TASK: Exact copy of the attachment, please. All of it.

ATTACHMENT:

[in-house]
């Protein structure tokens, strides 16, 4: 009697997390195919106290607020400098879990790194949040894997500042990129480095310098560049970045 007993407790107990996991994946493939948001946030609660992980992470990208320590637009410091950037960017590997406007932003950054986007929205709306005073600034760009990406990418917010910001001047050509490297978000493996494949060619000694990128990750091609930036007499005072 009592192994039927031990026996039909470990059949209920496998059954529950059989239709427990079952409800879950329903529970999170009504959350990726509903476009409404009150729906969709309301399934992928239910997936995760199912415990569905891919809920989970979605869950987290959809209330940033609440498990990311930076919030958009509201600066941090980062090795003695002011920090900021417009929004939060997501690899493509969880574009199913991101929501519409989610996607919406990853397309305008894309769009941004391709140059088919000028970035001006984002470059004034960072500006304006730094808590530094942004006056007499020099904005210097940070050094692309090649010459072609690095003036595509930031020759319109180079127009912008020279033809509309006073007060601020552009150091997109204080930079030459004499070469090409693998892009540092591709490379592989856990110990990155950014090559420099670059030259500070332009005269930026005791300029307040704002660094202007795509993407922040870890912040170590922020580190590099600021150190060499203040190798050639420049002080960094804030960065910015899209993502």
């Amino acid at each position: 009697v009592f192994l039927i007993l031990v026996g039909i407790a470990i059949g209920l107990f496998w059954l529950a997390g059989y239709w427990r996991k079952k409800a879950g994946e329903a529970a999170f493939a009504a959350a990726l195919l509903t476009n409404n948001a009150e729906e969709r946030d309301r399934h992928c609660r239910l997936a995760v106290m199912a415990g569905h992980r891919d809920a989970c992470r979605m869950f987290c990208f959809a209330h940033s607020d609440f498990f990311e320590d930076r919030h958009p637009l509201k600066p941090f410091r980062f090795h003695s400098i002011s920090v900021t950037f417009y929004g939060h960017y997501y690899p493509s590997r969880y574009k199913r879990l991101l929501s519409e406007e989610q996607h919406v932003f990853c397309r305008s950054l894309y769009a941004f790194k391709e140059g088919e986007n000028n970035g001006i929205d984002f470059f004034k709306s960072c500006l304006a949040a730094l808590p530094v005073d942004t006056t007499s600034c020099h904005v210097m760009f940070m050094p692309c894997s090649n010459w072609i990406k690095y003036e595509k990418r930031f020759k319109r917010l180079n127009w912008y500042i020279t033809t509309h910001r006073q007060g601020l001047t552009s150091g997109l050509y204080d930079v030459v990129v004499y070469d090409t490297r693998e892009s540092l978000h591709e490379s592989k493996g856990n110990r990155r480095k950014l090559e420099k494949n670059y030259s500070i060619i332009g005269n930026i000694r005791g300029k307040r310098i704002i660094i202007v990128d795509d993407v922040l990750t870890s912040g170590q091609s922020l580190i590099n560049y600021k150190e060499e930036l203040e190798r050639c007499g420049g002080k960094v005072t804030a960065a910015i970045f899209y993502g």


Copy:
[in-house]
């Protein structure tokens, strides 16, 4: 009697997390195919106290607020400098879990790194949040894997500042990129480095310098560049970045 007993407790107990996991994946493939948001946030609660992980992470990208320590637009410091950037960017590997406007932003950054986007929205709306005073600034760009990406990418917010910001001047050509490297978000493996494949060619000694990128990750091609930036007499005072 009592192994039927031990026996039909470990059949209920496998059954529950059989239709427990079952409800879950329903529970999170009504959350990726509903476009409404009150729906969709309301399934992928239910997936995760199912415990569905891919809920989970979605869950987290959809209330940033609440498990990311930076919030958009509201600066941090980062090795003695002011920090900021417009929004939060997501690899493509969880574009199913991101929501519409989610996607919406990853397309305008894309769009941004391709140059088919000028970035001006984002470059004034960072500006304006730094808590530094942004006056007499020099904005210097940070050094692309090649010459072609690095003036595509930031020759319109180079127009912008020279033809509309006073007060601020552009150091997109204080930079030459004499070469090409693998892009540092591709490379592989856990110990990155950014090559420099670059030259500070332009005269930026005791300029307040704002660094202007795509993407922040870890912040170590922020580190590099600021150190060499203040190798050639420049002080960094804030960065910015899209993502």
């Amino acid at each position: 009697v009592f192994l039927i007993l031990v026996g039909i407790a470990i059949g209920l107990f496998w059954l529950a997390g059989y239709w427990r996991k079952k409800a879950g994946e329903a529970a999170f493939a009504a959350a990726l195919l509903t476009n409404n948001a009150e729906e969709r946030d309301r399934h992928c609660r239910l997936a995760v106290m199912a415990g569905h992980r891919d809920a989970c992470r979605m869950f987290c990208f959809a209330h940033s607020d609440f498990f990311e320590d930076r919030h958009p637009l509201k600066p941090f410091r980062f090795h003695s400098i002011s920090v900021t950037f417009y929004g939060h960017y997501y690899p493509s590997r969880y574009k199913r879990l991101l929501s519409e406007e989610q996607h919406v932003f990853c397309r305008s950054l894309y769009a941004f790194k391709e140059g088919e986007n000028n970035g001006i929205d984002f470059f004034k709306s960072c500006l304006a949040a730094l808590p530094v005073d942004t006056t007499s600034c020099h904005v210097m760009f940070m050094p692309c894997s090649n010459w072609i990406k690095y003036e595509k990418r930031f020759k319109r917010l180079n127009w912008y500042i020279t033809t509309h910001r006073q007060g601020l001047t552009s150091g997109l050509y204080d930079v030459v990129v004499y070469d090409t490297r693998e892009s540092l978000h591709e490379s592989k493996g856990n110990r990155r480095k950014l090559e420099k494949n670059y030259s500070i060619i332009g005269n930026i000694r005791g300029k307040r310098i704002i660094i202007v990128d795509d993407v922040l990750t870890s912040g170590q091609s922020l580190i590099n560049y600021k150190e060499e930036l203040e190798r050639c007499g420049g002080k960094v005072t804030a960065a910015i970045f899209y993502g």